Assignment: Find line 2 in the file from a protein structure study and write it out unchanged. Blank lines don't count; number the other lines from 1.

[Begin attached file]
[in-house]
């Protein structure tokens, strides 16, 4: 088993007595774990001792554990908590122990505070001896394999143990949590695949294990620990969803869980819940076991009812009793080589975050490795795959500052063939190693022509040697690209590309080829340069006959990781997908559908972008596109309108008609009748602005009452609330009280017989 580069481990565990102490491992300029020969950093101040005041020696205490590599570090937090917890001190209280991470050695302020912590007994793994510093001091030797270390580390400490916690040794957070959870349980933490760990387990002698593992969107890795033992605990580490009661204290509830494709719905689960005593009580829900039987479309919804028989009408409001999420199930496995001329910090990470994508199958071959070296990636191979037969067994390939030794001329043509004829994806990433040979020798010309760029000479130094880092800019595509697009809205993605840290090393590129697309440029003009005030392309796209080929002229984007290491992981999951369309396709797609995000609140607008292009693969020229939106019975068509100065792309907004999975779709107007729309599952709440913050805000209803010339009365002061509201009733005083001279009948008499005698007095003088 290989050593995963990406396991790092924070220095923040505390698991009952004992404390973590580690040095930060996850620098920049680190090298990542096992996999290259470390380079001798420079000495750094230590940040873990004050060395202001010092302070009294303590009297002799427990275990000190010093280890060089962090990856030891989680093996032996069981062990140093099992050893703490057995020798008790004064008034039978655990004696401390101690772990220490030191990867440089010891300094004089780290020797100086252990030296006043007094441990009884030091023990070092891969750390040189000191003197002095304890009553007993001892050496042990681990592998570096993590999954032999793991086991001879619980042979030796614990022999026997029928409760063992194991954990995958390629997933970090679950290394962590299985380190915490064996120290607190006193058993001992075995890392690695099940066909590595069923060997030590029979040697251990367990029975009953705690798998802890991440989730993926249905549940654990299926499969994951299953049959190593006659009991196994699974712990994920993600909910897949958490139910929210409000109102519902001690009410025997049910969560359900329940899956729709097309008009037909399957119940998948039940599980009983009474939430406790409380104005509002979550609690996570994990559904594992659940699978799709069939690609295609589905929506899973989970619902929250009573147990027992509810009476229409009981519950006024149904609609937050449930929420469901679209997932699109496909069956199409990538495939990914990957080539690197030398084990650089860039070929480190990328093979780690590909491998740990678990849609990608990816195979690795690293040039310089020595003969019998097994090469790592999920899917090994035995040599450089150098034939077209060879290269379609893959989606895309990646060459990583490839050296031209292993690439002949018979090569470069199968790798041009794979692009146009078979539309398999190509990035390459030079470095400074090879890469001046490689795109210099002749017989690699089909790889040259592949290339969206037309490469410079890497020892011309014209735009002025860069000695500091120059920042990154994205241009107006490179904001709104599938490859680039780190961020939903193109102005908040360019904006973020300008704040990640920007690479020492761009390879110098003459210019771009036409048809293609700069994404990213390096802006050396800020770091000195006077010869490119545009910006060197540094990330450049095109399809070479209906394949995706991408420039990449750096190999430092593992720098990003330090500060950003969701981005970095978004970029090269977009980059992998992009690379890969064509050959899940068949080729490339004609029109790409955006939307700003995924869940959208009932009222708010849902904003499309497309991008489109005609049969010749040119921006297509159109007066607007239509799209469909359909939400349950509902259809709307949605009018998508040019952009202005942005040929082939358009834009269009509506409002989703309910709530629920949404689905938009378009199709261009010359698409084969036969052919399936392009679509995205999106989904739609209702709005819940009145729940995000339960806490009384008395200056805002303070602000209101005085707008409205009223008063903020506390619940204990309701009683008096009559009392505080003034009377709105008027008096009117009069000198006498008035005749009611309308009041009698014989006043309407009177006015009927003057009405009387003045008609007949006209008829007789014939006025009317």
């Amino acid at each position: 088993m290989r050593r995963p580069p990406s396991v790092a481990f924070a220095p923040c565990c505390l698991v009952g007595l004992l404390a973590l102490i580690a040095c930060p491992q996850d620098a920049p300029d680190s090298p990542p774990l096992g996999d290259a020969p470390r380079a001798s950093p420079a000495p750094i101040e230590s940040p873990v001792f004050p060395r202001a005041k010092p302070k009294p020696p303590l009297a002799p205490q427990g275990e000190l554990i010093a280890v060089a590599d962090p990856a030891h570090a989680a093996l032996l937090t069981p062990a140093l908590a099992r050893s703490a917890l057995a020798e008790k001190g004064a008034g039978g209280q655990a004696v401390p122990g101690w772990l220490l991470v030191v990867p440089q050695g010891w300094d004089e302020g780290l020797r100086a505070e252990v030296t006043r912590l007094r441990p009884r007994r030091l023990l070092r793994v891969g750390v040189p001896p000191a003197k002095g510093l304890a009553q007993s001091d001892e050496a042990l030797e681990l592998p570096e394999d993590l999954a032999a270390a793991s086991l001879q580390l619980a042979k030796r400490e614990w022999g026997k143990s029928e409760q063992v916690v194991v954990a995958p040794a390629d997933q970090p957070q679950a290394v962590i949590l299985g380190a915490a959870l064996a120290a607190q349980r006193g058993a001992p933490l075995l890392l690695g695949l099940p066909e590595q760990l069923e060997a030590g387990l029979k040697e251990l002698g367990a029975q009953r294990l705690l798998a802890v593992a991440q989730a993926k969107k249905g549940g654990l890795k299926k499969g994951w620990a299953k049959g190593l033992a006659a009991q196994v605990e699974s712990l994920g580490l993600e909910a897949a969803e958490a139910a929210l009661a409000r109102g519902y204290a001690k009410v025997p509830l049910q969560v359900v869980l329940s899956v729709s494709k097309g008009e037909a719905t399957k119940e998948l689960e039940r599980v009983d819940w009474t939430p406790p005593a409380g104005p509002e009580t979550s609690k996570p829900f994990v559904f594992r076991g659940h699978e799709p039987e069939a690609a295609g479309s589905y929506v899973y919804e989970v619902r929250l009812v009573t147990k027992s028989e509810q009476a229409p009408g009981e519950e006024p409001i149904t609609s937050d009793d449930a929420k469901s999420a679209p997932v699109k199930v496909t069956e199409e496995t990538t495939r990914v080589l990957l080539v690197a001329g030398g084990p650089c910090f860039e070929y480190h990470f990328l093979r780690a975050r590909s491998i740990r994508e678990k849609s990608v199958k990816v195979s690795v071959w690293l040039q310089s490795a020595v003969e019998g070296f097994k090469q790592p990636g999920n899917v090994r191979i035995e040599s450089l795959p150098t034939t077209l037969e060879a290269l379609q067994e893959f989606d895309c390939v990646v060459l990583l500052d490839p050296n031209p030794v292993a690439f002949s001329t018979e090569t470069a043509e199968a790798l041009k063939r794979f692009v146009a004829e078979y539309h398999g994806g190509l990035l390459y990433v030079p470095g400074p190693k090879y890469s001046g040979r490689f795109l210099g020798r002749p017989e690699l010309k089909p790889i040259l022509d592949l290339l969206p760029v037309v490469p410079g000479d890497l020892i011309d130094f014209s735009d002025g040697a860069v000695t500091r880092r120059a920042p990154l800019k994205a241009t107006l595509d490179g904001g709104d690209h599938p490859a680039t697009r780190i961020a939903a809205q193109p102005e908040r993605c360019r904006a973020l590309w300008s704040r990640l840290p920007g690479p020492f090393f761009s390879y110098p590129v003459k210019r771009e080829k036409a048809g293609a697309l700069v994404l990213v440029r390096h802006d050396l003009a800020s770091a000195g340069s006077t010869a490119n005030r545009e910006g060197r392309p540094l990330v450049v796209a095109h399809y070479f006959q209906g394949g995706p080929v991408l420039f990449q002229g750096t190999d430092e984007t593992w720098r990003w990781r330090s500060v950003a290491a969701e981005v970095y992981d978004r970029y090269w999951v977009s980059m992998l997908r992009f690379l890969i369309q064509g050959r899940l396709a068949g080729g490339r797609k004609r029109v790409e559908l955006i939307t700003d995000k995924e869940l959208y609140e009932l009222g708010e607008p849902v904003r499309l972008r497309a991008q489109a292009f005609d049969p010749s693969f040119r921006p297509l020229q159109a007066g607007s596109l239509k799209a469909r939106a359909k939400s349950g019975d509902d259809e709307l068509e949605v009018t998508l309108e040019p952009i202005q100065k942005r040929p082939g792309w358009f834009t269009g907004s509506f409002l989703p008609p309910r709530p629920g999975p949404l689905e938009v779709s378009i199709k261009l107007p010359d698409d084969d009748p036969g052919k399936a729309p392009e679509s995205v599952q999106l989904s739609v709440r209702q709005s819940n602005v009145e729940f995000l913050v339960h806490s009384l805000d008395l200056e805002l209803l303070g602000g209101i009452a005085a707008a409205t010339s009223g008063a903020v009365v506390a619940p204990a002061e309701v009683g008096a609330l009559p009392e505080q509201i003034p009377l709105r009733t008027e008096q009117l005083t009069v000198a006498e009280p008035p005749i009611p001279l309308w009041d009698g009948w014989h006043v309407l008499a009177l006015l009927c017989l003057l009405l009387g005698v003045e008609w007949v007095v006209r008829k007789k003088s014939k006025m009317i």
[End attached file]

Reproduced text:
């Protein structure tokens, strides 16, 4: 088993007595774990001792554990908590122990505070001896394999143990949590695949294990620990969803869980819940076991009812009793080589975050490795795959500052063939190693022509040697690209590309080829340069006959990781997908559908972008596109309108008609009748602005009452609330009280017989 580069481990565990102490491992300029020969950093101040005041020696205490590599570090937090917890001190209280991470050695302020912590007994793994510093001091030797270390580390400490916690040794957070959870349980933490760990387990002698593992969107890795033992605990580490009661204290509830494709719905689960005593009580829900039987479309919804028989009408409001999420199930496995001329910090990470994508199958071959070296990636191979037969067994390939030794001329043509004829994806990433040979020798010309760029000479130094880092800019595509697009809205993605840290090393590129697309440029003009005030392309796209080929002229984007290491992981999951369309396709797609995000609140607008292009693969020229939106019975068509100065792309907004999975779709107007729309599952709440913050805000209803010339009365002061509201009733005083001279009948008499005698007095003088 290989050593995963990406396991790092924070220095923040505390698991009952004992404390973590580690040095930060996850620098920049680190090298990542096992996999290259470390380079001798420079000495750094230590940040873990004050060395202001010092302070009294303590009297002799427990275990000190010093280890060089962090990856030891989680093996032996069981062990140093099992050893703490057995020798008790004064008034039978655990004696401390101690772990220490030191990867440089010891300094004089780290020797100086252990030296006043007094441990009884030091023990070092891969750390040189000191003197002095304890009553007993001892050496042990681990592998570096993590999954032999793991086991001879619980042979030796614990022999026997029928409760063992194991954990995958390629997933970090679950290394962590299985380190915490064996120290607190006193058993001992075995890392690695099940066909590595069923060997030590029979040697251990367990029975009953705690798998802890991440989730993926249905549940654990299926499969994951299953049959190593006659009991196994699974712990994920993600909910897949958490139910929210409000109102519902001690009410025997049910969560359900329940899956729709097309008009037909399957119940998948039940599980009983009474939430406790409380104005509002979550609690996570994990559904594992659940699978799709069939690609295609589905929506899973989970619902929250009573147990027992509810009476229409009981519950006024149904609609937050449930929420469901679209997932699109496909069956199409990538495939990914990957080539690197030398084990650089860039070929480190990328093979780690590909491998740990678990849609990608990816195979690795690293040039310089020595003969019998097994090469790592999920899917090994035995040599450089150098034939077209060879290269379609893959989606895309990646060459990583490839050296031209292993690439002949018979090569470069199968790798041009794979692009146009078979539309398999190509990035390459030079470095400074090879890469001046490689795109210099002749017989690699089909790889040259592949290339969206037309490469410079890497020892011309014209735009002025860069000695500091120059920042990154994205241009107006490179904001709104599938490859680039780190961020939903193109102005908040360019904006973020300008704040990640920007690479020492761009390879110098003459210019771009036409048809293609700069994404990213390096802006050396800020770091000195006077010869490119545009910006060197540094990330450049095109399809070479209906394949995706991408420039990449750096190999430092593992720098990003330090500060950003969701981005970095978004970029090269977009980059992998992009690379890969064509050959899940068949080729490339004609029109790409955006939307700003995924869940959208009932009222708010849902904003499309497309991008489109005609049969010749040119921006297509159109007066607007239509799209469909359909939400349950509902259809709307949605009018998508040019952009202005942005040929082939358009834009269009509506409002989703309910709530629920949404689905938009378009199709261009010359698409084969036969052919399936392009679509995205999106989904739609209702709005819940009145729940995000339960806490009384008395200056805002303070602000209101005085707008409205009223008063903020506390619940204990309701009683008096009559009392505080003034009377709105008027008096009117009069000198006498008035005749009611309308009041009698014989006043309407009177006015009927003057009405009387003045008609007949006209008829007789014939006025009317």